All about healthy diet and healthy eating guidelines, benefits of eating healthy, healthy eating diet advice, tips on eating healthy on a budget, eating out healthy, healthy diet for weight loss
We can all make a choice between eating healthily or eating foods which are full of saturated fat and avoiding fruit and vegetables.
We all want to live a healthy long life, and our body needs a healthy diet balanced with the right vitamins and minerals. If we eat too much, we’ll simply get fat, if we don’t eat the right foods, we may get sick.
So what is healthy eating? Well at a minimum we need to eat three meals a day providing the right level of calories for your age and height and the right level of vitamins and minerals. Research is now suggesting we should eat smaller portions and more frequently, but a lot will depend on the lifestyle we lead and whether we can adapt.
The potential health benefits associated with a healthy diet are huge. Our alertness should increase, improved brain function and memory. We should feel more active and more inspired to exercise. Arguably we could find an improved ability to control stress.
A healthier weight will mean improved digestion, and a reduction in the risk of getting diabetes. Our blood pressure should decrease and so should our levels of cholesterol which in turn improves our cardiovascular health. So start today.
The basic list of healthy foods we should concentrate on are:
Fresh fruit and vegetables – the World Health Organisation (WHO) recommends we eat five portions of fruit and vegetables totalling 400g, every day (this excludes potatoes). This is to ensure we get the right level of vitamins, minerals and fiber into our diet. They are also very low in fat. Vegetables should be steamed so they retain as many of their nutrients as possible during the cooking process. Pulses, such as lentils, peas and beans are also included in this food group.
Lean Meat – meat is full of protein but we need to keep it lean to ensure we do not eat too much saturated fat. Red meat is great for iron but do not eat too often. Chicken, turkey and pork all provide a good balance.
Starch – this includes foods such as pasta, rice, bread, cereals etc. These foods are full of carbohydrates, make us feel full and give us energy. We should eat wholemeal varieties where possible which contain lots of fiber. Starch is also a good source of the B vitamins, calcium and iron.
Dairy – this group includes milk, cheese, yoghurts and numerous desserts. We need dairy for calcium and protein. However, this group probably provides the highest fat content of them all and it’s the unhealthy saturated fat. If we don’t get the balance right we will simply put on weight and up will go our cholesterol levels. Adults and older children need to consider low fat milk and cheese. Zero fat yoghurts are available and taste just as good.
Our body is substantially water, about two–thirds of it. We need to drink more than a litre a day to keep our bodies hydrated. Water helps cleanse our bodies and move the nutrients around from the food we have eaten.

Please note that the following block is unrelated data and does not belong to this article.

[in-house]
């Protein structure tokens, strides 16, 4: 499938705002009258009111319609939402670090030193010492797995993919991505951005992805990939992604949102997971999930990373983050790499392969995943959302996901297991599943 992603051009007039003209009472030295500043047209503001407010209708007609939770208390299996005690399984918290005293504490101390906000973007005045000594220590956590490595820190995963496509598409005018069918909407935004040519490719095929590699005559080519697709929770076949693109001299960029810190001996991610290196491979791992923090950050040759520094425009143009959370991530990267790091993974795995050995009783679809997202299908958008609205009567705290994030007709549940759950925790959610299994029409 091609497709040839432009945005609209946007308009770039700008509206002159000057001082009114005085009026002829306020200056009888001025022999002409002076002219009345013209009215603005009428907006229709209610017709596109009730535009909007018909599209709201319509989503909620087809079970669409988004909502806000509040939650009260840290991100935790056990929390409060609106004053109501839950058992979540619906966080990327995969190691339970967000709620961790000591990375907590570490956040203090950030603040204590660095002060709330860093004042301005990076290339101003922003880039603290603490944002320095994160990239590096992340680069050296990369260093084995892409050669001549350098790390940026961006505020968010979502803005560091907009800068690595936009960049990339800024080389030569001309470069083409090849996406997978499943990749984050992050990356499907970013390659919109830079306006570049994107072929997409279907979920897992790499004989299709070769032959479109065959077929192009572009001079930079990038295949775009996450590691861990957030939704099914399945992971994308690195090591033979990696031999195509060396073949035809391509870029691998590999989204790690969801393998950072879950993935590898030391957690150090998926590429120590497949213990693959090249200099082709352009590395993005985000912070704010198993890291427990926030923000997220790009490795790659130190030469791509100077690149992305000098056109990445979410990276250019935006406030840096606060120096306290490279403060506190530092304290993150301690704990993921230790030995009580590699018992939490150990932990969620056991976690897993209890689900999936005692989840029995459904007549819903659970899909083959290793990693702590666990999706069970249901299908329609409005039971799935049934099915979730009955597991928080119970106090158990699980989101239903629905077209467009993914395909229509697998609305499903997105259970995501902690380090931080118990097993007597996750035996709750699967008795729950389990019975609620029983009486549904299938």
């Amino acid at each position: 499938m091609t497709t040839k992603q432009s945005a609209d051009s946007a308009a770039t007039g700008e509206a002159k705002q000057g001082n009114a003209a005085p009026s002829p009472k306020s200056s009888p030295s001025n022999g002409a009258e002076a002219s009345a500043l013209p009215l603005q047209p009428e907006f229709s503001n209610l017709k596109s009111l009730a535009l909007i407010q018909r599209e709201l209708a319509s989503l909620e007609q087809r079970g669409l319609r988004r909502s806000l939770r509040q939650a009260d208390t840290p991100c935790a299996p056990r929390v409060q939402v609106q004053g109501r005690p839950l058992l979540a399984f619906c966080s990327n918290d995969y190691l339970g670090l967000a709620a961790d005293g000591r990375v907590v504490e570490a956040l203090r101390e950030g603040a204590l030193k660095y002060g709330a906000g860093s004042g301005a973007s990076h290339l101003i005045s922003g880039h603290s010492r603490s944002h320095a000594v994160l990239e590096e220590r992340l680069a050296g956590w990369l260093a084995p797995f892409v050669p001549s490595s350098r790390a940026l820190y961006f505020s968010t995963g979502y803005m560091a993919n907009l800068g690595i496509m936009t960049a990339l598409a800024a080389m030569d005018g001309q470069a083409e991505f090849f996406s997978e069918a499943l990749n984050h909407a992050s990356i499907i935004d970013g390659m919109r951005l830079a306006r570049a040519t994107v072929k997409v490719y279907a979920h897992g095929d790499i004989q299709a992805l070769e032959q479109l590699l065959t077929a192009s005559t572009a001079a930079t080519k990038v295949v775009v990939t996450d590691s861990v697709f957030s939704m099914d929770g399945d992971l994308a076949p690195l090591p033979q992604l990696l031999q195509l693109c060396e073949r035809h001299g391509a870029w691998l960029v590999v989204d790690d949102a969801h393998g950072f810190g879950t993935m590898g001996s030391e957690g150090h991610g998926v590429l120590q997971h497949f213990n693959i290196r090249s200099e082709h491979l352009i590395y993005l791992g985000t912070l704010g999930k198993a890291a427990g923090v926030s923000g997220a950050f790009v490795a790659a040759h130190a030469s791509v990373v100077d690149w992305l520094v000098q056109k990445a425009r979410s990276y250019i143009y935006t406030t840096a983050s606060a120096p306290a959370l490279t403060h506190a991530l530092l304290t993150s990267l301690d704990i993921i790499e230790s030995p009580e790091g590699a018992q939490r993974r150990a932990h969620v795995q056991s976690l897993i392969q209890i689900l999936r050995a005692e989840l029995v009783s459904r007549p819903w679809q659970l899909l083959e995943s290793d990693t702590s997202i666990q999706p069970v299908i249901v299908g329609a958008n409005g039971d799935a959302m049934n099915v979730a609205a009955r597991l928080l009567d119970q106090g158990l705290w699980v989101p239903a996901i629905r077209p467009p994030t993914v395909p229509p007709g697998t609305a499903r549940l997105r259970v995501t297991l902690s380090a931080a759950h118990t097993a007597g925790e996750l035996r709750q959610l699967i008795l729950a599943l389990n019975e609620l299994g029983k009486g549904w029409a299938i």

Fizzy drinks, biscuits, chips, ready-made meals, pretty much anything that’s unhealthy, are the worst culprits for giving us more sugar or salt than our bodies need. Sugar equals calories which can mean weight gain and a lack of the right vitamins and minerals. Salt can mean raised blood pressure which in turn can lead to heart disease.
Every one of us is different. Our age, sex, height and exercise routine will determine the number of calories that are right for us. Our metabolism slows as we get older, so we need to adjust the amount we eat to balance off against the calories that we burn each day. Use our calorie requirements calculator to find out how many calories a day you need. Also our healthy weight chart will help to keep you in a healthy weight range.
We all want to eat out, but do not over order. Salads and stir-fry are two great healthy options. If the portions sizes are large, you don’t have to eat all the food that’s been prepared. For dessert have some fruit.
Ditch takeaway and ready meals, they are high in fat, salt and sugar and more expensive then preparing food yourself. Cooking from scratch at home can be more time consuming but it is good for your health and more cost effective. If you start your day with eating a proper fiber rich breakfast including fruit, cereal or wholemeal bread, you will be less likely to buy a chocolate muffin later on in the morning. You can make your own sandwich for lunch using fresh salad leaves, chicken or lean ham, it will be cheaper than buying one. Fruit and vegetables are cheaper in season, freeze some to eat later. Vegetables are cheaper than meat, try adding more vegetables to your meat based dishes. You are going to save money on buying meat as well as eating more nutrient rich vegetables.
Be strict but not too strict. We all need an occasional treat but keep the balance right. Food is a great source of pleasure, and pleasure is good for the heart – even if those French fries aren’t!
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